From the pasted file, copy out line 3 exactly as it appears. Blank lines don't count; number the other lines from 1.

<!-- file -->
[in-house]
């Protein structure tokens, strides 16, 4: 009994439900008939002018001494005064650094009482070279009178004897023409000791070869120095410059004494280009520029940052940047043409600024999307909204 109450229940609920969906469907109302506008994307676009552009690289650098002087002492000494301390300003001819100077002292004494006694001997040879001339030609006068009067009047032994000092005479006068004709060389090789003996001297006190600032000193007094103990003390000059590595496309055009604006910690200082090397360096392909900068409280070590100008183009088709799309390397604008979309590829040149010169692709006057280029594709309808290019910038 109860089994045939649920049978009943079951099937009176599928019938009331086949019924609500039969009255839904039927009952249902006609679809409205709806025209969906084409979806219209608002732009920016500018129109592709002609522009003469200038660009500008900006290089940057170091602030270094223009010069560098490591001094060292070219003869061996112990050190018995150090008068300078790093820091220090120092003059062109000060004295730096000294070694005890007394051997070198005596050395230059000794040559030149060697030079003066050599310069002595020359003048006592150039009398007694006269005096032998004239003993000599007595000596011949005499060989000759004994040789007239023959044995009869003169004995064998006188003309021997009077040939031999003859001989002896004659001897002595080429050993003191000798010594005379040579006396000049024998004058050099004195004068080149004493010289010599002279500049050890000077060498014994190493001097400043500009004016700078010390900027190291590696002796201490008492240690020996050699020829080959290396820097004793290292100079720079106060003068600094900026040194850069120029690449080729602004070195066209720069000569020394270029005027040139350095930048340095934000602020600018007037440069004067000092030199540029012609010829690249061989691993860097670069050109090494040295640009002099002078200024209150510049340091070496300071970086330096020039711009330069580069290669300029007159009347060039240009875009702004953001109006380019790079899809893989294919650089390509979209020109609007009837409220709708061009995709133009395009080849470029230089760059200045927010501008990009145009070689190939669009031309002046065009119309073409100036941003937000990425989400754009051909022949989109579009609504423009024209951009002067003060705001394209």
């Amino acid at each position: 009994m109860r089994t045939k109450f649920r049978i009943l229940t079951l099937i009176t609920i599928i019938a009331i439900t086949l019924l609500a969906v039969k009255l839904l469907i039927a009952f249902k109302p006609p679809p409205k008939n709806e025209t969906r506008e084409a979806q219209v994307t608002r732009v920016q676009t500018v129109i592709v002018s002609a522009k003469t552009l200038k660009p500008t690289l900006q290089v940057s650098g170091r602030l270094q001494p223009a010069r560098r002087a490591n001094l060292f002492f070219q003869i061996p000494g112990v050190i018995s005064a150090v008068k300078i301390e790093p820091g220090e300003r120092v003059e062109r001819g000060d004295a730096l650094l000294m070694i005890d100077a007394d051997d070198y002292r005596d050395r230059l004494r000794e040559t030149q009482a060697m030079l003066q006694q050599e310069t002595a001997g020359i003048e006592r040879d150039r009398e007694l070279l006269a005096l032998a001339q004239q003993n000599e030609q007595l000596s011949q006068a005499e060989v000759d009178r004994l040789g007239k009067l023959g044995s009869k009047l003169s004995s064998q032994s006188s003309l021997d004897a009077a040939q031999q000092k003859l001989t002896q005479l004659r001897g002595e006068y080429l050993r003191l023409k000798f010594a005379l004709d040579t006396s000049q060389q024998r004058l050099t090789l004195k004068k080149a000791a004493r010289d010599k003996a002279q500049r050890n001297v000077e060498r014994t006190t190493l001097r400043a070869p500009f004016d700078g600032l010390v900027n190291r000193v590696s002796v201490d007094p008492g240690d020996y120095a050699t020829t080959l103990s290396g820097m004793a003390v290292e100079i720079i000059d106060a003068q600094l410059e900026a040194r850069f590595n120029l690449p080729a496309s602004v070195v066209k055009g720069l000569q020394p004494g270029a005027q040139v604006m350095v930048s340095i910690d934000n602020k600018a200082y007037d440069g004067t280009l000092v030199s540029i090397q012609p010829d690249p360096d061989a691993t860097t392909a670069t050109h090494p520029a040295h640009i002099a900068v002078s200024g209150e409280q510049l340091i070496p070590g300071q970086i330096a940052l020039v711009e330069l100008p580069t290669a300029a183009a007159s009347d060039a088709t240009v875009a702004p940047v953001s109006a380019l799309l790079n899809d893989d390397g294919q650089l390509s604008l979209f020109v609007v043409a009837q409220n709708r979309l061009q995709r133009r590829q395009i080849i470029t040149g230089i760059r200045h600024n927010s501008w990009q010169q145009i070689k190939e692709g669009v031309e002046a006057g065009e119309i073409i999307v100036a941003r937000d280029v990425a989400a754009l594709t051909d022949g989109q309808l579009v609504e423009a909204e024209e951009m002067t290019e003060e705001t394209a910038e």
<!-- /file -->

């Amino acid at each position: 009994m109860r089994t045939k109450f649920r049978i009943l229940t079951l099937i009176t609920i599928i019938a009331i439900t086949l019924l609500a969906v039969k009255l839904l469907i039927a009952f249902k109302p006609p679809p409205k008939n709806e025209t969906r506008e084409a979806q219209v994307t608002r732009v920016q676009t500018v129109i592709v002018s002609a522009k003469t552009l200038k660009p500008t690289l900006q290089v940057s650098g170091r602030l270094q001494p223009a010069r560098r002087a490591n001094l060292f002492f070219q003869i061996p000494g112990v050190i018995s005064a150090v008068k300078i301390e790093p820091g220090e300003r120092v003059e062109r001819g000060d004295a730096l650094l000294m070694i005890d100077a007394d051997d070198y002292r005596d050395r230059l004494r000794e040559t030149q009482a060697m030079l003066q006694q050599e310069t002595a001997g020359i003048e006592r040879d150039r009398e007694l070279l006269a005096l032998a001339q004239q003993n000599e030609q007595l000596s011949q006068a005499e060989v000759d009178r004994l040789g007239k009067l023959g044995s009869k009047l003169s004995s064998q032994s006188s003309l021997d004897a009077a040939q031999q000092k003859l001989t002896q005479l004659r001897g002595e006068y080429l050993r003191l023409k000798f010594a005379l004709d040579t006396s000049q060389q024998r004058l050099t090789l004195k004068k080149a000791a004493r010289d010599k003996a002279q500049r050890n001297v000077e060498r014994t006190t190493l001097r400043a070869p500009f004016d700078g600032l010390v900027n190291r000193v590696s002796v201490d007094p008492g240690d020996y120095a050699t020829t080959l103990s290396g820097m004793a003390v290292e100079i720079i000059d106060a003068q600094l410059e900026a040194r850069f590595n120029l690449p080729a496309s602004v070195v066209k055009g720069l000569q020394p004494g270029a005027q040139v604006m350095v930048s340095i910690d934000n602020k600018a200082y007037d440069g004067t280009l000092v030199s540029i090397q012609p010829d690249p360096d061989a691993t860097t392909a670069t050109h090494p520029a040295h640009i002099a900068v002078s200024g209150e409280q510049l340091i070496p070590g300071q970086i330096a940052l020039v711009e330069l100008p580069t290669a300029a183009a007159s009347d060039a088709t240009v875009a702004p940047v953001s109006a380019l799309l790079n899809d893989d390397g294919q650089l390509s604008l979209f020109v609007v043409a009837q409220n709708r979309l061009q995709r133009r590829q395009i080849i470029t040149g230089i760059r200045h600024n927010s501008w990009q010169q145009i070689k190939e692709g669009v031309e002046a006057g065009e119309i073409i999307v100036a941003r937000d280029v990425a989400a754009l594709t051909d022949g989109q309808l579009v609504e423009a909204e024209e951009m002067t290019e003060e705001t394209a910038e």